Just as the controversy over the Danish newspaper cartoons of Muhammad seems to be waning overseas, it’s heating up here. The first newspaper I ever wrote for, the Daily Illini at the
Unfortunately, Acton Gorton, 25, the suspended editor-in-chief (who may h
No, Mr. Gordon, you didn’t educate people about Islam and you didn’t intend to. Your purpose was (or should h
The real wimp is University Chancellor Richard Herman, who sent a letter to the D.I. that read in part, "I believe that the D.I. could h
Really? Dollars to doughnuts Herman wouldn’t h
More importantly, you don’t make a point about exercising free speech by allowing yourself to be intimidated into not exercising free speech. And while public health officials warn us we don’t get nearly enough exercise, the one thing Americans exercise more than anybody is free expression.
Some Muslims have rightly accused European countries of hypocrisy because they allowed the cartoons but have laws against denying the Holocaust in print. But over here being offensive is 100% legal and thank heaven for it, because the alternative is somebody deciding what is and isn’t.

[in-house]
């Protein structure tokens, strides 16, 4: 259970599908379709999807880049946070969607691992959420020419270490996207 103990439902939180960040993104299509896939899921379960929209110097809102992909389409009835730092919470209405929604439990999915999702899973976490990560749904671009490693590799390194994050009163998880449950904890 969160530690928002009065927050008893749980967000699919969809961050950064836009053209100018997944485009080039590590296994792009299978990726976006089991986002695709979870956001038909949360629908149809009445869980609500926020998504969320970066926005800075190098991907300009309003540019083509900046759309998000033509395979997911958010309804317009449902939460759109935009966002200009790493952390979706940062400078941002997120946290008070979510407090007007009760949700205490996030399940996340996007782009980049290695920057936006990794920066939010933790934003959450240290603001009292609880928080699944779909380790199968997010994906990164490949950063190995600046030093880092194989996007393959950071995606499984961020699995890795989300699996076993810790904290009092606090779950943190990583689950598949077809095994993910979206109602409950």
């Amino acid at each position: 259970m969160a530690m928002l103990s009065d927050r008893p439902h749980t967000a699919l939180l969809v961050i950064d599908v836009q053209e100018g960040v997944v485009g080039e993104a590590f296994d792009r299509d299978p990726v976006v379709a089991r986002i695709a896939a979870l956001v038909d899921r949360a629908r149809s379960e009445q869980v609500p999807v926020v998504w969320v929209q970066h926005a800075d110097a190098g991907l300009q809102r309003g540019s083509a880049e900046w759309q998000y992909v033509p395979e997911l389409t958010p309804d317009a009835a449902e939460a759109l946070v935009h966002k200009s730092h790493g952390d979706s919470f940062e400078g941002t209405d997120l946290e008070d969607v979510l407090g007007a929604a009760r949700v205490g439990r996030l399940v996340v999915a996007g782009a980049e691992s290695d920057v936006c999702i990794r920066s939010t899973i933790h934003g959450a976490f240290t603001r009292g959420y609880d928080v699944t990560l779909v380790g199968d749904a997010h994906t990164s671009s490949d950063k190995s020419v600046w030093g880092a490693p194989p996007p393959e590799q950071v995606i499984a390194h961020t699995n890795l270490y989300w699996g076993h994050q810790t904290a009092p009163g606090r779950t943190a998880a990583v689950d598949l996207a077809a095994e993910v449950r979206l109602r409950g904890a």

Ah, but portraying Muhammad goes beyond insulting; it’s utter blasphemy to Muslims, right? So say numerous news stories. But not only should blasphemy still be protected speech, the very assertion is wrong. Depictions of Muhammad are forbidden by neither the Koran nor Islamic law. The Muslim art world overflows with prophet portraits. You’ll find a huge collection at the website www.zombietime.com.
So we’re left with why Shaz Kaiseruddin, a third-year law student at the
Sorry Miss, but when you move to or even visit a new land you agree that you (and if you stay) your progeny will abide by its laws and customs. Here you h
But depending on where you or your family came from, you could h
That’s not to say: “
Miss Kaiseruddin has the right to try to convince us her position on depictions of Muhammad is correct, indeed she expressed that position in the nation’s most prominent newspaper, regarding an occurrence in one of America’s least prominent newspapers. She’s exercising her free speech rights, even as she would deny them to others.
Oh, and then there’s the view of Reem Rahman of the UI Council on American-Islamic Relations. She told the local paper that her fellow Muslim students "absolutely respect" the right of free speech, but not when it deliberately disparages an ethnic or religious group. Look up the meaning of “absolute” in two dictionaries, Miss Rahman, and call me in the morning.
Below are the cartoons published in Denmark’s Jyllands-Posten. Click each image to enlarge.